Phylogenetic tree of ACOT9 homologs from selected species ranging from bacteria to primates. The mouse ACOT9 protein sequence was used as a template to search various databases and full-length protein sequences were aligned using ClustalW. While some species contain more than one ACOT9 homologue, e.g. C. elegans and Danio rerio, some mammalian species including human and other primates contain one gene that is alternatively spliced (3rd exon coding for nine amino acids) resulting for proteins of 439 and 448 amino acids, indicated as -1 and -2 respectively. *Indicates the presence of putative C-terminal peroxisomal Type-1 targeting signal, with its amino acid sequence being added after the name (PPTX 358 kb)
18_2013_1422_MOESM3_ESM.pptx (437 kb)
Identification of the putative catalytic residues and active sites I and II in ACOT9. The protein sequences of mouse ACOT7, ACOT9, ACOT11, ACOT12 and ACOT13 were aligned together with a homologous thioesterase from H. walsbyi (Haloquadratum walsbyi) using ClustalW. The upper panel (a cladogram) shows the relationship of H. walsbyi thioesterase, ACOT7, ACOT9, ACOT11, ACOT12 and ACOT13 despite low sequence similarity. It should be noted that ClustalW uses the ‘neighbor-joining method’, which rather represent the data in the form of an additive tree and therefore provides a branching pattern rather than relative time or relative amount of amino acid changes (evolutionary changes). The lower panel shows the alignment of the corresponding amino acid sequences that highlights (boxed) the catalytic residues of active site I (Asn-36 and Asp-225, which are crucial for activity) and II (Glu-51 and Thr-210) of ACOT7 as identified in [15]. In ACOT9, ACOT11 and ACOT12 only site II is active (corresponding Asp and Asn residues). ACOT13 and the H. walsbyi thioesterase contain only one thioesterase domain with one active site (Asn and Asp) that upon dimerization of the proteins results in two active sites (Asn/Asp and Asn/Asp respectively) per dimer in these proteins (PPTX 436 kb)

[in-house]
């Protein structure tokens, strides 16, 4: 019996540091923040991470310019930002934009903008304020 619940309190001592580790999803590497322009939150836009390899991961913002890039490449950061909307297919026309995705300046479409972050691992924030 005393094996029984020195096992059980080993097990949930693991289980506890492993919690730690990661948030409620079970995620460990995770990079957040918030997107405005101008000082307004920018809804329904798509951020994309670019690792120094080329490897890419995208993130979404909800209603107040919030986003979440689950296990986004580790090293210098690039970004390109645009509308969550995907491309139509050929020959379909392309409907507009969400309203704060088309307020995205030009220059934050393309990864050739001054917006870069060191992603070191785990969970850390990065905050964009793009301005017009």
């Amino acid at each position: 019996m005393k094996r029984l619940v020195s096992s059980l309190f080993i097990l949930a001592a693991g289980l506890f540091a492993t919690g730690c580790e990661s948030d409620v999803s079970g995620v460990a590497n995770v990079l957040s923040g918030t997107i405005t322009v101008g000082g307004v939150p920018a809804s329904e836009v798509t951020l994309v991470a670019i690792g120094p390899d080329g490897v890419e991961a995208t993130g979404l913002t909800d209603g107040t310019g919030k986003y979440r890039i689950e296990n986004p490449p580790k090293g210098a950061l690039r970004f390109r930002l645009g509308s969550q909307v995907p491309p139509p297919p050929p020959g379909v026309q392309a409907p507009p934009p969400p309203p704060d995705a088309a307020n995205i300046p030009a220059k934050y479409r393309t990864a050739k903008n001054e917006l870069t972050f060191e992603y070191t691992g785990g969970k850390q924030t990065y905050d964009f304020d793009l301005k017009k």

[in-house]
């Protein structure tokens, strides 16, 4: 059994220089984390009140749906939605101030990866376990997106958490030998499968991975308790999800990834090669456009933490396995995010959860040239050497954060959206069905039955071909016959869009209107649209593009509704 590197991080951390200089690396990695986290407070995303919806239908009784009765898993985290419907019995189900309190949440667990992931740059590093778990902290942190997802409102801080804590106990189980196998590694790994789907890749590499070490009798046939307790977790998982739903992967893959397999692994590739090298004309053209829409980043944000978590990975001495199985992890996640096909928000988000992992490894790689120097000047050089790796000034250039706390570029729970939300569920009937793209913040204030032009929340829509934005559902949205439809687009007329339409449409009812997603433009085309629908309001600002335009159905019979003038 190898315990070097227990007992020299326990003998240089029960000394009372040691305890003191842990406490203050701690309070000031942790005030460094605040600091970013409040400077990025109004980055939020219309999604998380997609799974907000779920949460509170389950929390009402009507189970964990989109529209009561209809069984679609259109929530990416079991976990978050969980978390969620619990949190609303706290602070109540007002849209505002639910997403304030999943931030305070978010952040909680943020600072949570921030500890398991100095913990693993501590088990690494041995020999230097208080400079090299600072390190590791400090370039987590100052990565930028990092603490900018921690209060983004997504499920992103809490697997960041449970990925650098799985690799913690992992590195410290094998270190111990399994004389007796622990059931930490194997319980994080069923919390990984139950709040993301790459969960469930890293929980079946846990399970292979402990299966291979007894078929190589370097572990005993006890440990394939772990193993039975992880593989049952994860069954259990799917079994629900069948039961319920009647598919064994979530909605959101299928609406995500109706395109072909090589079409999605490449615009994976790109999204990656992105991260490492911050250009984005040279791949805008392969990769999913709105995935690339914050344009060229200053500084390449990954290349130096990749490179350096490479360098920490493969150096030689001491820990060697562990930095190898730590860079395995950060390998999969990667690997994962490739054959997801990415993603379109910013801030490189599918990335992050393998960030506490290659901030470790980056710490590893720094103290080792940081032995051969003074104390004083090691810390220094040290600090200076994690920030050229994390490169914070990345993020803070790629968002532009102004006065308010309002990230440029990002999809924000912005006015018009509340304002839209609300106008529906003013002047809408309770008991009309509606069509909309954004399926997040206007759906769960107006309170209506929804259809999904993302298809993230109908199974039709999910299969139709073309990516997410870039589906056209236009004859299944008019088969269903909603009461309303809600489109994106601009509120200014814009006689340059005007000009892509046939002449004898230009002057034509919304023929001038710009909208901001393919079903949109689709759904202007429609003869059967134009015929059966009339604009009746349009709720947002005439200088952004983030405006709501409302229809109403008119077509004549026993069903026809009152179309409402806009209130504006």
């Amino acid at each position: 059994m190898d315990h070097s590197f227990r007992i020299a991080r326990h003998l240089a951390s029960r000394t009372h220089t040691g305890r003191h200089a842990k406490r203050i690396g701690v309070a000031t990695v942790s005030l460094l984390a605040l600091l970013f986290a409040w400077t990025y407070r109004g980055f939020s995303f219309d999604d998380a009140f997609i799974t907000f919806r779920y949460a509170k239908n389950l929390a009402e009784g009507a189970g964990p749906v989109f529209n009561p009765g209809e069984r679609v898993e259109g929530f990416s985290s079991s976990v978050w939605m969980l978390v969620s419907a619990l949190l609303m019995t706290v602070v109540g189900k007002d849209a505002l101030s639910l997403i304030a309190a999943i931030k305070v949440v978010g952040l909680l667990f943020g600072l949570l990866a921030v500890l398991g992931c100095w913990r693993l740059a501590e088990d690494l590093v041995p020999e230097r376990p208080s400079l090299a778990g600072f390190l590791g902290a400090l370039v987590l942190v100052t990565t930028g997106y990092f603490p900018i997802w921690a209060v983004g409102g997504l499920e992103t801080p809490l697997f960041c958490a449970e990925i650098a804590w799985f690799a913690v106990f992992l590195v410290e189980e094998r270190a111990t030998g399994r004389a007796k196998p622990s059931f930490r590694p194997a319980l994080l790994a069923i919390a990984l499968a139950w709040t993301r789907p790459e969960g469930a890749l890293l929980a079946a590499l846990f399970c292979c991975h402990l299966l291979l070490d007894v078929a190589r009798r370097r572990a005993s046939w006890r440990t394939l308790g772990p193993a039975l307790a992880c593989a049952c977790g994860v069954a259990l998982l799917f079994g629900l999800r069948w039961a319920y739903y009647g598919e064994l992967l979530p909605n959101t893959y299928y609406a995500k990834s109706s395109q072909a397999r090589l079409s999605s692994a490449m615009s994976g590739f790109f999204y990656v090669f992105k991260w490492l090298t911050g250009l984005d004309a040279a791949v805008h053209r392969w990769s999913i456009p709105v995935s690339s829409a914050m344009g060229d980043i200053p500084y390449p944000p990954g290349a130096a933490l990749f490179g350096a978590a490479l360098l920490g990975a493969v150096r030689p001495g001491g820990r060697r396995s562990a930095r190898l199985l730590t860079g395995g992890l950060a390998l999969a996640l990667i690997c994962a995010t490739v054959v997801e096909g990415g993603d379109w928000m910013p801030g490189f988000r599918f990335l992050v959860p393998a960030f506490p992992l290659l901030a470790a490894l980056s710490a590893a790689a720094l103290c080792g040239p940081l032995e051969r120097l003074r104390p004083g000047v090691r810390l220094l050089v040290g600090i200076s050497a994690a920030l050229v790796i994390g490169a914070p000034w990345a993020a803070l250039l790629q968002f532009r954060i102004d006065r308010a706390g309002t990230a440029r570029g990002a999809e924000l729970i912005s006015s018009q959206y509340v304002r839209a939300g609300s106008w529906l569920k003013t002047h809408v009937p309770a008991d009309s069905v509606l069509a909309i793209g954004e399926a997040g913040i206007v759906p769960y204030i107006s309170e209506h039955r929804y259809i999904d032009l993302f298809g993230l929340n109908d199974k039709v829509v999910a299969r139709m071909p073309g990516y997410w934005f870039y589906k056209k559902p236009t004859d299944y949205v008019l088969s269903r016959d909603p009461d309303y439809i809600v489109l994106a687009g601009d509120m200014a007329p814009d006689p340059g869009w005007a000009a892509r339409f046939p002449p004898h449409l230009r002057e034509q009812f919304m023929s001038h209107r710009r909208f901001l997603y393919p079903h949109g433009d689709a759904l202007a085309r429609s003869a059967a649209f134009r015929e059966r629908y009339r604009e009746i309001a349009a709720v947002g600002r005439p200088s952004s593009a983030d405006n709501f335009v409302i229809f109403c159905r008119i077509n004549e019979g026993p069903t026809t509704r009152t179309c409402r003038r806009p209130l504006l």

18_2013_1422_MOESM4_ESM.pptx (812 kb)
The catalytic residues of the putative active site II (Asp and Asn) are conserved in a variety of ACOT9 homologs. A selection of ACOT9 homologs from various species from archaea bacteria to human were aligned using ClustalW. Note that Asp and Asn of active site II are conserved in all ACOT9 proteins containing two thioesterase domains. The archaea bacterium Haloquadratum walsbyi (H. walsbyi) is included as a bacterial homologue containing only one thioesterase domain and Desulfobulbus propionicus (D. propionicus) and Geobacter uraniireducens (G. uraniireducens) are included as examples of bacterial ACOT9 homologs containing two thioesterase domains. M. musculus; Mus musculus, C. elegans; Caenorhabditis elegans, C. intestinalis; Ciona intestinalis, H. sapiens, Homo sapiens, I. scapularis; Ixodes scapularis, M. gallopavo; Meleagris gallopavo, N. vectensis; Nematostella vectensis, R. communis, Ricinus communis, T. stipitatus; Talaromyces stipitatus, V. carteri; Volvox carteri (PPTX 812 kb)

Copyright information

© Springer Basel 2013

Authors and Affiliations

  • Veronika Tillander
    • 1
  • Elisabet Arvidsson Nordström
    • 1
  • Jenny Reilly
    • 1
  • Malgorzata Strozyk
    • 1
  • Paul P. Van Veldhoven
    • 2
  • Mary C. Hunt
    • 3
  • Stefan E. H. Alexson
    • 1
  1. 1.Department of Laboratory Medicine, Division of Clinical Chemistry, Karolinska InstitutetC1-74, Karolinska University HospitalStockholmSweden
  2. 2.Department of Cellular and Molecular Medicine, LIPIT, Campus GasthuisbergKatholieke Universiteit LeuvenLeuvenBelgium
  3. 3.Dublin Institute of TechnologySchool of Biological SciencesDublin 8Ireland